Run report and continue processing in parallel (non-modal)

I have searched the knowledgebase here without success . . .

I’m running Dynamics 5.01, SQL version.

I want to run a report from a form, and have the processing on the form continue as the report is running. I have tried:

REPORT.RUN(reportvariable, FALSE, FALSE); // (expecting this to work, and the form to carry on)


REPORT.RUNMODAL(reportvariable, FALSE, FALSE); // (expecting the form to wait until the report finished)

but there seems to be no difference. It I put an ERROR statement after the REPORT statement, in both cases the ERROR does not occur until after the report has finished.

Why does REPORT.RUN not work?

Thanks, Andy

NAV is a single threaded application, you will have to wait for the report to finish. You could start a new NAV session but if everyone does that you’ll run out of licenses pretty quickly.

Having experimented a bit further, it appears that

REPORT.RUN(reportvariable, TRUE, FALSE); // does show the request form, and processing carries on immediately in the form

REPORT.RUN(reportvariable, FALSE, FALSE); // not showing the request form causes the form to wait until the report is finished before continuing

So REPORT.RUN and REPORT.RUNMODAL seem to be identical if you do not show the request form. Can anyone confirm this?


The difference between RUN and RUNMODAL is while a form (a report’s request form, but it also works with regular forms) is displayed. With RUN, you are allowed to click on other forms. With RUNMODAL it does not allow you to click anything but that form.

Once the report is running you cannot do anything else, regardless of whether it was started using RUN or RUNMODAL. I guess you could say that the MODAL part refers to the requestform.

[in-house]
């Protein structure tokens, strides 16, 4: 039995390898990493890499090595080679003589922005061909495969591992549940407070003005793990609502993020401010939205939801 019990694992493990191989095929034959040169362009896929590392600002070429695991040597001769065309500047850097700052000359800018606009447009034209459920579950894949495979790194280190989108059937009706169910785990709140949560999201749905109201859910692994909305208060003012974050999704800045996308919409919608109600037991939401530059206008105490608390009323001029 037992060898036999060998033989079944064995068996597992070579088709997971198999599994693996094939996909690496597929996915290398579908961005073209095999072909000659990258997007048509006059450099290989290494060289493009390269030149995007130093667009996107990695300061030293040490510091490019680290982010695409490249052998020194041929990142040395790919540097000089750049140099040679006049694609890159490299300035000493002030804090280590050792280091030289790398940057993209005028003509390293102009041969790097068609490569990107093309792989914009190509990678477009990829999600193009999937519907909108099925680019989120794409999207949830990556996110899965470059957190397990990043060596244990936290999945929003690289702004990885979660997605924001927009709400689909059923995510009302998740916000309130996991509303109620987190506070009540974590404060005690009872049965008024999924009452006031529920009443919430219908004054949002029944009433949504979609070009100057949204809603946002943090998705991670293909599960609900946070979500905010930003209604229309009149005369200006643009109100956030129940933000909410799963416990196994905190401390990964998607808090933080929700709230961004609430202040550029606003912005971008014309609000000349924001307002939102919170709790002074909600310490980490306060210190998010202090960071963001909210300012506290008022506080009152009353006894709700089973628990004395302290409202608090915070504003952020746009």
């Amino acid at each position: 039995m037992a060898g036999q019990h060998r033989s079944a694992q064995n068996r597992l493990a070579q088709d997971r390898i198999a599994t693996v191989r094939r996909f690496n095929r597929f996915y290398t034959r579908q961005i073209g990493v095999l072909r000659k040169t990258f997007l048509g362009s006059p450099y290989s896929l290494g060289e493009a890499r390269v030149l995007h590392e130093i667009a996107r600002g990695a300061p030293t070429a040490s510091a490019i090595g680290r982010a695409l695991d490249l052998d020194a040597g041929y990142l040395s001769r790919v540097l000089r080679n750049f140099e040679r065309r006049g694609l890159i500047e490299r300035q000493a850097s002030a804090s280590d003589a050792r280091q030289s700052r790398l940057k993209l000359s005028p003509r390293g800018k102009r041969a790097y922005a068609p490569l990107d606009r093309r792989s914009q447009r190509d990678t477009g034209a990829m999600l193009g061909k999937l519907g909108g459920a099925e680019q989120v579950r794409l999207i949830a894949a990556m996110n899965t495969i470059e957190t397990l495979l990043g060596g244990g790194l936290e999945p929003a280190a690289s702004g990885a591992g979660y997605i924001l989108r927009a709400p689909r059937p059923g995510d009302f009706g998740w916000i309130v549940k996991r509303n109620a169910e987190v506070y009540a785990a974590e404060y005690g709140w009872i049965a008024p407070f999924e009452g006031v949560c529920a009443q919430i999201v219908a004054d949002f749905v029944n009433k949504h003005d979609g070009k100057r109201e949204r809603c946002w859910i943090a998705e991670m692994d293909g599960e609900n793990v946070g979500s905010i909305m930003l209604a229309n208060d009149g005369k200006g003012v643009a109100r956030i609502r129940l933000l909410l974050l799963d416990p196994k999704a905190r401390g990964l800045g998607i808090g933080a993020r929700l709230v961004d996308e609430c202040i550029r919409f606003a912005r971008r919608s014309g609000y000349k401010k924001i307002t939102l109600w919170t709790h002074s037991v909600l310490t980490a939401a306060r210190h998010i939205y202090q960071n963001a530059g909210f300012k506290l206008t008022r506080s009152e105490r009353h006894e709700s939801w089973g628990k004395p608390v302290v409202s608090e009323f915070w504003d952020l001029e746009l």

Thanks Deniel. That explains it, although I am disappointed . . . . .

I am trying to write a report scheduler (a form) that will start a report, and then monitor it, so that I can know it has failed if it has not finished in a certain amount of time. If it has not finished, then there doesn’t seem to be any code that I can execute to check.

Say I have 2 forms running in parallel, one to monitor, and the second to run the reports. While the second is running a report, will the first still run code in an OnTimer trigger?


I’ve never tried that scenario, you’d have to test it yourself. I would expect that if you have 2 forms running, both with say a 5 second interval, and one of them runs a process that takes more than 5 seconds, that the other form will have to wait for the first one to complete. Try it, put some tests together and see what happens.

You are right. This is what happens. We have Form A (runs the reports) and Form B (Monitors for reports finishing). Both run on a TimerInterval of 1 minute.

Form A. OnOpenForm - RUN FORM(B) which sets the Monitoring form going. Both forms run together. I know this because they display the time, and it increases every minute.

If Form A, OnTimer trigger, runs a report, then BOTH FORM A and B stop working, until the report is finished. So this does not get around the problem.

I’ll have to rethink the design of the project.


Why not use the Job Queue? You can have multiple instances run at the same time, and it is designed with the ability to monitor progress.

We looked at the job queue. We want to do things like 1) have dependent jobs (have one job that runs after another one, provided the first completes OK), and 2) email certain users if a job fails.

Also, our Dynamics support company told us that the job queue does not know if a job has failed or not . . . So we weren’t too impressed.

My solution is to run the scheduling of reports in one Dynamics session, and run the monitoring form in another Navision session, on the same server. That will work.

Thanks for your help and suggestions. At least I’m not going mad!